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The food business is going to be a 15-20 bn opportunity: Anurag Mehrotra

Adgully is back with a new edition of its annual feature – TRENDING NOW – where we present the strategies and views of a cross-section of industry leaders as they go about reclaiming lost time and market opportunities and build for a stronger future, armed with the lessons of the pandemic period.

Over the last few weeks, Trending Now has been bringing insights from industry leaders on how their organisations are geared up to seize the opportunities in 2022, break through the Covid disruptions and find growth and remain resilient.

In an exclusive conversation with Adgully, Anurag Mehrotra, Co-Founder & CEO of Charcoal Eats, speaks at length about the trends he has observed in the food & beverage industry, new launches for Charcoal Eats, and more.

What are the trends that you have observed in the food and beverage industry?

Clearly, the cyclical trends which are trending are the shifts from unorganised to the organised. Second, is the whole Internet penetration, the growth in infrastructure. Third, is the whole supply chain engine, cold storage, and the accessibility of pressing a button and getting instant gratification that we are seeing everywhere. The pandemic just accelerated that and we are seeing demand increasing. People have become very cautious about where they were ordering from, and that is where it becomes very important for you to build your brand connect.

I think the young generation is far more open to the idea of trying out new food experiences. The trend of ordering food is spreading beyond the metros to Tier 2 and 3 cities. This is a trend is here to stay and the business will become much greater in size.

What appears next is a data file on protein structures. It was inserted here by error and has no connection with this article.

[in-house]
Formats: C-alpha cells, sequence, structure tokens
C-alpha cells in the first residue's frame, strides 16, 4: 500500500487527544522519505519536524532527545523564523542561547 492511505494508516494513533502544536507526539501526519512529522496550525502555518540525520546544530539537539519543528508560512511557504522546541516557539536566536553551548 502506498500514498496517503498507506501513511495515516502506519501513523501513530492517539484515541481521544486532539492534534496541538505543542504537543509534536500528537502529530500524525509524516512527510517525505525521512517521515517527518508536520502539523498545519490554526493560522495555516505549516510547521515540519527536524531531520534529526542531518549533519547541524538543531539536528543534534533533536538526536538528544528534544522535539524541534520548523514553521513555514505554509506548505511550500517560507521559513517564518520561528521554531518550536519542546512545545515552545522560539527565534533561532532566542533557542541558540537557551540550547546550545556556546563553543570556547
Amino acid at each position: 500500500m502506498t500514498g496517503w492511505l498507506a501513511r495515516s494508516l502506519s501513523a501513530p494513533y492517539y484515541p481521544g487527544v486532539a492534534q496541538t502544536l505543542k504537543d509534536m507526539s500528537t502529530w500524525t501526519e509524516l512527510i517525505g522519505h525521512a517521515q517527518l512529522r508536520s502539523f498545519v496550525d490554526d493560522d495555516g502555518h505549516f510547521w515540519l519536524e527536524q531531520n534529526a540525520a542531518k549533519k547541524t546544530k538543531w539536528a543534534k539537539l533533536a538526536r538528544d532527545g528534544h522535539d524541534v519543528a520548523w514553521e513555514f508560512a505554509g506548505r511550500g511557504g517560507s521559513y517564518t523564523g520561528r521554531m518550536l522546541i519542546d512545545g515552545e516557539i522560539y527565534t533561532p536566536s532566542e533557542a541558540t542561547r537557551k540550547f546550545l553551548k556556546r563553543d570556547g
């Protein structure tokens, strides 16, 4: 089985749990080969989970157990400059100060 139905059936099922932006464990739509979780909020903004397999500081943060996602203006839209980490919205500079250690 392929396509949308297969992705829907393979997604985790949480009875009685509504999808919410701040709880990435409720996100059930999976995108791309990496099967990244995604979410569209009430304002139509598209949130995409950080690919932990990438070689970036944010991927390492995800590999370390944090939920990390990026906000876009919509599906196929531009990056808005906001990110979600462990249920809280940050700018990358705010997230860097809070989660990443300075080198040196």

What were the challenges that you had to face during the pandemic and how was the recovery?

There were a couple of challenges where you had to make a choice – whether to continue or to shut down. But we believed that the trends are clearly aligned. At that point in time, nobody had a crystal ball to see the future, but we believed that things would eventually settle down. It was like a black swan event for us. We just let it go, let it shape up, and as visibility started growing, we were nimble and we reconfigured ourselves. We said deliveries will be the one, let’s just position ourselves for that. Business was shut for 6-7 months with zero revenues, but we were able to bring it back in November-December 2020. I think everybody went through that. So, we were much, much better.

What are the opportunities that you feel are there in this industry and where do you see this industry in the next five years?

Being a food company, if you have tried our product but if you are not going to be a good ambassador for that, that’s going to hurt us very badly. So, our focus – and I will say the industry’s focus – should be on the food. Our philosophy is that if we cannot serve this food to our children, we should not be in this business. I think this sector is here to stay and get more organized; but clearly, I see large platforms really driving the supply side of the business. So, if you look at the food business, it is going to be a $15-20 billion opportunity, with food aggregators like Zomato and Swiggy acting as the bridge.


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